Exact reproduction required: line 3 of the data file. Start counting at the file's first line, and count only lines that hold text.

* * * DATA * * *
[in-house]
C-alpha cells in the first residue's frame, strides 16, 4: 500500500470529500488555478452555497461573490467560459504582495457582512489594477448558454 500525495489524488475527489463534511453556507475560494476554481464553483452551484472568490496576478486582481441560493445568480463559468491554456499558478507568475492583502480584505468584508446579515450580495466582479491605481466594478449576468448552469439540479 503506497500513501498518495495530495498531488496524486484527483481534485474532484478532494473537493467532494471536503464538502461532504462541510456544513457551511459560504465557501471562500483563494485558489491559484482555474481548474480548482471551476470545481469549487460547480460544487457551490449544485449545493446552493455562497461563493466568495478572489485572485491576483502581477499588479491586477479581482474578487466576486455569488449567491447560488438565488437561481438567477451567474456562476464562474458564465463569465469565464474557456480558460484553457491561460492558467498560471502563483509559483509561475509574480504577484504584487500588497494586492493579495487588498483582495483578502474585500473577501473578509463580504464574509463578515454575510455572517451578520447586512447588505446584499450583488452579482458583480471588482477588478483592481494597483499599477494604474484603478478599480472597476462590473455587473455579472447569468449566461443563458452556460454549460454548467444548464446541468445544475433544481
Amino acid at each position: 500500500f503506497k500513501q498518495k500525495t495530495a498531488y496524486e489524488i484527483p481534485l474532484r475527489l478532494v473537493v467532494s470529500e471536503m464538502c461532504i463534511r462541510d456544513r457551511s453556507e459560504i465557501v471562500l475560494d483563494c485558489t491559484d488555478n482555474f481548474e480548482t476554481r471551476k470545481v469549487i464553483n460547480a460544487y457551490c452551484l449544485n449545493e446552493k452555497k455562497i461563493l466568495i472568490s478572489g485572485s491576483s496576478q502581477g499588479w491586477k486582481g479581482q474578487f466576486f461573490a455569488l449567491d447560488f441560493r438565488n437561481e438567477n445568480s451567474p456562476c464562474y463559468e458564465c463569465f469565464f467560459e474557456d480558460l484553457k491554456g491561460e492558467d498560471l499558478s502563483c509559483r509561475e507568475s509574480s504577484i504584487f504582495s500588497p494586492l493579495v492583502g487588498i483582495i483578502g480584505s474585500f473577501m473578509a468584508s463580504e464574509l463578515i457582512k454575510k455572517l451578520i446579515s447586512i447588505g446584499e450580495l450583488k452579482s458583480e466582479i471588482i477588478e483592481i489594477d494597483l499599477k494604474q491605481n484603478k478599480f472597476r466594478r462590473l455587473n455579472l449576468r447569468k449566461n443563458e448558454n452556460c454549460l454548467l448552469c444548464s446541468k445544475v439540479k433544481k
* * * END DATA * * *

Amino acid at each position: 500500500f503506497k500513501q498518495k500525495t495530495a498531488y496524486e489524488i484527483p481534485l474532484r475527489l478532494v473537493v467532494s470529500e471536503m464538502c461532504i463534511r462541510d456544513r457551511s453556507e459560504i465557501v471562500l475560494d483563494c485558489t491559484d488555478n482555474f481548474e480548482t476554481r471551476k470545481v469549487i464553483n460547480a460544487y457551490c452551484l449544485n449545493e446552493k452555497k455562497i461563493l466568495i472568490s478572489g485572485s491576483s496576478q502581477g499588479w491586477k486582481g479581482q474578487f466576486f461573490a455569488l449567491d447560488f441560493r438565488n437561481e438567477n445568480s451567474p456562476c464562474y463559468e458564465c463569465f469565464f467560459e474557456d480558460l484553457k491554456g491561460e492558467d498560471l499558478s502563483c509559483r509561475e507568475s509574480s504577484i504584487f504582495s500588497p494586492l493579495v492583502g487588498i483582495i483578502g480584505s474585500f473577501m473578509a468584508s463580504e464574509l463578515i457582512k454575510k455572517l451578520i446579515s447586512i447588505g446584499e450580495l450583488k452579482s458583480e466582479i471588482i477588478e483592481i489594477d494597483l499599477k494604474q491605481n484603478k478599480f472597476r466594478r462590473l455587473n455579472l449576468r447569468k449566461n443563458e448558454n452556460c454549460l454548467l448552469c444548464s446541468k445544475v439540479k433544481k